Breaking NEWS: GMO cotton set to be used for human consumption
(NaturalHealth365) Time and again, genetically modified organisms (GMOs) are cited as potential “solutions” to the world hunger problem. Never mind that many argue GMO foods are nothing more than an economic ploy to feed livestock – not humans – and fill the pockets of Big Agra.
Now, the U.S. Food and Drug Administration (FDA) has announced that they are indeed preparing to shuttle a genetically modified product to shelves specifically for human consumption. That food is GMO cotton – and it has many calling foul on the concerns over GMO pro and cons.
Genetically modified cotton gets a green light for human consumption, says FDA
The puffy white cotton fiber you see growing on a cotton plant is nearly pure cellulose. Great for textiles, not so great for human consumption.
But a team of researchers from Texas A&M University recently figured out a way to genetically modify this organism so that the seeds of the cotton plant can be “safely” consumed by humans and some animals (cattle, sheep, and other animals with multiple stomach chambers can already safely eat the unmodified species).
Normally, cottonseeds are inedible because they contain a chemical called gossypol that is toxic to humans. Used as a protective mechanism for the plant, gossypol, among other things, has already been proposed as a potential male contraceptive because it induces infertility – irreversibly so at least 50% of the time.
Unfortunately, the GMO technology used to modify and engineer cottonseed and other types of Frankenfood is unpredictable and ever-changing. As many cautious skeptics point out, this could mean more gossypol will remain in the seeds than otherwise thought (and marketed).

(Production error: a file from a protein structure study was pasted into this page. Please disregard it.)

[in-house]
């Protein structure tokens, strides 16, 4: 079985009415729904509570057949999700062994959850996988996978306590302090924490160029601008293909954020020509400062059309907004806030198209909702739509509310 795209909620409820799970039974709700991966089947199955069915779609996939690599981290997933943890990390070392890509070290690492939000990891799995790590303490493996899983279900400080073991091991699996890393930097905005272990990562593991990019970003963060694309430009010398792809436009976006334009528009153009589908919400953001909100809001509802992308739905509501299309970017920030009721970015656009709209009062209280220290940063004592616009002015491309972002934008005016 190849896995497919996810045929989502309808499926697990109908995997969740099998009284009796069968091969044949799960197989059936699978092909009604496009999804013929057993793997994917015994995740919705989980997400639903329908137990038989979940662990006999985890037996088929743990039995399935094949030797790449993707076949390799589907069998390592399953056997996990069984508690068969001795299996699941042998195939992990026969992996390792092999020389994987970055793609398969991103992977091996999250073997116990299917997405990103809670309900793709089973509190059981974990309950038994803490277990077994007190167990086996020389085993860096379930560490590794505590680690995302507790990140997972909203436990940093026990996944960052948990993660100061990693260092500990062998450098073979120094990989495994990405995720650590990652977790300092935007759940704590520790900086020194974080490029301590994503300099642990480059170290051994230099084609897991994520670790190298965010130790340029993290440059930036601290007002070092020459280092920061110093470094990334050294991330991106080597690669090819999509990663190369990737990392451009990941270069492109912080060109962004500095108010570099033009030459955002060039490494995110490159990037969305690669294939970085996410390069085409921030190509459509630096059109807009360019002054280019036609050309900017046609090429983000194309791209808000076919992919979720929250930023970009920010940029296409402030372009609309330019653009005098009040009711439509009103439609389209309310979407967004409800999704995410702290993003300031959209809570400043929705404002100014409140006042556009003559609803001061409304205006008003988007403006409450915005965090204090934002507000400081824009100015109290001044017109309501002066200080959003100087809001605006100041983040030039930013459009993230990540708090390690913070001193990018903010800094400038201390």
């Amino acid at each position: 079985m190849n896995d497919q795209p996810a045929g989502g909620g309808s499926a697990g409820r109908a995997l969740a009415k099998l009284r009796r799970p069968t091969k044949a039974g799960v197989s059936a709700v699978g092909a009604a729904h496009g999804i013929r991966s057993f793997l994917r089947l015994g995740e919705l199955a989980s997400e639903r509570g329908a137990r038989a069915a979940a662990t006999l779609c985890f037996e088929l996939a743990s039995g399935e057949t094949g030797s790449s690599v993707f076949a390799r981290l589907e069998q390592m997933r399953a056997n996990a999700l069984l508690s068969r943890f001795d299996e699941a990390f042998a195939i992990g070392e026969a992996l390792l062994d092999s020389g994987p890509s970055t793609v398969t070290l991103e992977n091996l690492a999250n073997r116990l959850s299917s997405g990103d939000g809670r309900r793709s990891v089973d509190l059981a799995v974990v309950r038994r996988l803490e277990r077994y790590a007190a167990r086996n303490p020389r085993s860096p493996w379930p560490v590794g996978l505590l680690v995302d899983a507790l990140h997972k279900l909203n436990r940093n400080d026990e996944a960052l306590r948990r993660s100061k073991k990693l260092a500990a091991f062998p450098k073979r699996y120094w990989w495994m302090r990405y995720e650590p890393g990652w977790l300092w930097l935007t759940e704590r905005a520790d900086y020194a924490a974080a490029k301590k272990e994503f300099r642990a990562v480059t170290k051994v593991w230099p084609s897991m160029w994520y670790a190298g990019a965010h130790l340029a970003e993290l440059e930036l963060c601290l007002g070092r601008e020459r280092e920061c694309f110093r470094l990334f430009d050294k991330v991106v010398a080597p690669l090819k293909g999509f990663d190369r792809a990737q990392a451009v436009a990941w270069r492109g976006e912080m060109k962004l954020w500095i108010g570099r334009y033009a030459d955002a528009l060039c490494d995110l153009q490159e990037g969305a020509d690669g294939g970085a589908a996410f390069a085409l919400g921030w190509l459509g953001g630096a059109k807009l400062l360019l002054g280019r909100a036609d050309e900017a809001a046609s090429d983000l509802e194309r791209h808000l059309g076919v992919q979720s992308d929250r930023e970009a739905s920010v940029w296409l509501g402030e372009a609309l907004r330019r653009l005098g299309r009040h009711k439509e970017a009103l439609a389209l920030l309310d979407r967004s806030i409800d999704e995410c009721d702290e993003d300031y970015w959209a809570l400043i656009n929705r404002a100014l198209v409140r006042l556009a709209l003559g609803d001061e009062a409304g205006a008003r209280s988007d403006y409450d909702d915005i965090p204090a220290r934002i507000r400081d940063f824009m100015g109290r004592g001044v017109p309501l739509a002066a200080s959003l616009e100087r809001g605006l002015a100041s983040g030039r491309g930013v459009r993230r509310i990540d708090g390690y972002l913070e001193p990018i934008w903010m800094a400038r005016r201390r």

As a result, humans may be unintentionally exposed to higher levels of gossypol than is deemed safe. Can you imagine the long-term consequences of this?
Other legitimate criticisms over this push for GMO cottonseed include the following:
- So far, there has been a lack of toxicity testing of the GMO cotton.
- There is a huge potential for certain genes in GM cotton to produce antibiotic resistant strains of bacteria (as if the world needs any more superbugs).
- The GMO cottonseed is made via a process called RNA interference (RNAi), used to silence the expression of certain genes (e.g., the genes that code for gossypol in the seeds of the cotton plant). But molecules involved in RNAi can withstand human digestion and thereby get into the human system, where they may go on to alter gene expression elsewhere in the body. Altered gene expression has been linked with everything from increased oxidative stress (accelerated aging) to cancer. Is this really a risk we want to take with our food?
These potential issues need to be studied more rigorously. But for some reason the FDA seems very eager to get this engineered food out there and push it toward poorer demographics that are already more malnourished and maybe more susceptible to environmental toxins.
Picking through the GMO pros and cons: 3 things to know
People who champion the so-called benefits of GMO crops often overlook the important dichotomy of GMO pros and cons. For every proposed positive thing about GMO (e.g., better crop yield or increased resistance to extreme temperature and bugs), there are at least the same amount of negatives:
- As mentioned, GMO foods and technology are relatively new and untested, with a paucity of long-term studies on their effects on human health and environment. Many genetically modified crops risk the overgrowth of antibiotic resistant bugs and bacteria.
- Various levels of evidence have also linked GMO foods to cancer and allergies, at least in animal models. More research is needed to clarify the connection.
- Lastly, it seems like the food and agriculture industry are aware that consumers are wary of GMO foods. But major loopholes in recent U.S. food labeling laws are making it easier for manufacturers to hide GMO ingredients.
Past research suggests that choosing organic foods over GMO foods can greatly improve health outcomes. In other words, consumers are far better off picking organic cotton for their bed linens and opting for other safer protein and fiber sources instead.
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